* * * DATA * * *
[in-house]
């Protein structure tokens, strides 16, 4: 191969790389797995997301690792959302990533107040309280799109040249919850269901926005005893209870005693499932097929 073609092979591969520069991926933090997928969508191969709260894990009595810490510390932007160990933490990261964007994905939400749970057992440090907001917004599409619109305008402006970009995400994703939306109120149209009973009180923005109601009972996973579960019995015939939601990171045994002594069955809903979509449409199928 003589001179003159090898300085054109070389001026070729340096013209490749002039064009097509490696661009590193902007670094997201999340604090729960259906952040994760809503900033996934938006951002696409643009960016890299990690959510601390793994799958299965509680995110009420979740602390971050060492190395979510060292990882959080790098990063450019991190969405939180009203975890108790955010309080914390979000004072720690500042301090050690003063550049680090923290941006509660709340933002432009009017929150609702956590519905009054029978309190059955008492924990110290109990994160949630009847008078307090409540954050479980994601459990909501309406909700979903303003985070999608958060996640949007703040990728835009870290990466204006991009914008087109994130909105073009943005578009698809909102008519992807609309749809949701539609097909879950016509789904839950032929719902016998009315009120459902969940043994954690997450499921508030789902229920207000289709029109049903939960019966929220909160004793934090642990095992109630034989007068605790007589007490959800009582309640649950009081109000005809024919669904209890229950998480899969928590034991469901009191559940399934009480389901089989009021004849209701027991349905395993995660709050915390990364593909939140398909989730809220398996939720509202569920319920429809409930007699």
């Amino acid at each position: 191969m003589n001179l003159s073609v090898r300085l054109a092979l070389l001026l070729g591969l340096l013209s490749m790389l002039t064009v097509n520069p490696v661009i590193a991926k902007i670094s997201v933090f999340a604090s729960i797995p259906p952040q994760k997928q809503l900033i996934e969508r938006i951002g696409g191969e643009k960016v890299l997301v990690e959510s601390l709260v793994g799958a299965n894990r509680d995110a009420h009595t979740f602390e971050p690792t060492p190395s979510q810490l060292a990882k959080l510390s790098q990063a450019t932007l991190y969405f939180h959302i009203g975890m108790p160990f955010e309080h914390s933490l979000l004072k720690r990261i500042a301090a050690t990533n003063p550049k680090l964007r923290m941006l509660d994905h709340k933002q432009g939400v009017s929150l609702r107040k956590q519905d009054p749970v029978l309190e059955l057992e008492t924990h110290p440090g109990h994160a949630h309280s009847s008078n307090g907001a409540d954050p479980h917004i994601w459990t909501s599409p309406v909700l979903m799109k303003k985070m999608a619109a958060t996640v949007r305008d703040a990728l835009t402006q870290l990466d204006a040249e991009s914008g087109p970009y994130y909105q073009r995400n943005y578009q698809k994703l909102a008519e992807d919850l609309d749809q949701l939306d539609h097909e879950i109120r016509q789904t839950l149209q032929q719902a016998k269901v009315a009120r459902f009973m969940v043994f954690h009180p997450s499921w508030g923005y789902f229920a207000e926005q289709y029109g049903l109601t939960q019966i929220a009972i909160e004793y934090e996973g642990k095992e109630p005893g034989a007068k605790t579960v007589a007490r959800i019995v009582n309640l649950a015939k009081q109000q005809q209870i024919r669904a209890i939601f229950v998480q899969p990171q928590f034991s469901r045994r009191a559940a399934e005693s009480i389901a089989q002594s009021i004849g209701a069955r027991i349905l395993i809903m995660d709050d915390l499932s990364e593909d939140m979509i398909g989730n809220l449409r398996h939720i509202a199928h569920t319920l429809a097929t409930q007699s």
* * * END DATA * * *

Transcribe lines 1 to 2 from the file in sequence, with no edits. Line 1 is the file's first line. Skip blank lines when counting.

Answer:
[in-house]
């Protein structure tokens, strides 16, 4: 191969790389797995997301690792959302990533107040309280799109040249919850269901926005005893209870005693499932097929 073609092979591969520069991926933090997928969508191969709260894990009595810490510390932007160990933490990261964007994905939400749970057992440090907001917004599409619109305008402006970009995400994703939306109120149209009973009180923005109601009972996973579960019995015939939601990171045994002594069955809903979509449409199928 003589001179003159090898300085054109070389001026070729340096013209490749002039064009097509490696661009590193902007670094997201999340604090729960259906952040994760809503900033996934938006951002696409643009960016890299990690959510601390793994799958299965509680995110009420979740602390971050060492190395979510060292990882959080790098990063450019991190969405939180009203975890108790955010309080914390979000004072720690500042301090050690003063550049680090923290941006509660709340933002432009009017929150609702956590519905009054029978309190059955008492924990110290109990994160949630009847008078307090409540954050479980994601459990909501309406909700979903303003985070999608958060996640949007703040990728835009870290990466204006991009914008087109994130909105073009943005578009698809909102008519992807609309749809949701539609097909879950016509789904839950032929719902016998009315009120459902969940043994954690997450499921508030789902229920207000289709029109049903939960019966929220909160004793934090642990095992109630034989007068605790007589007490959800009582309640649950009081109000005809024919669904209890229950998480899969928590034991469901009191559940399934009480389901089989009021004849209701027991349905395993995660709050915390990364593909939140398909989730809220398996939720509202569920319920429809409930007699």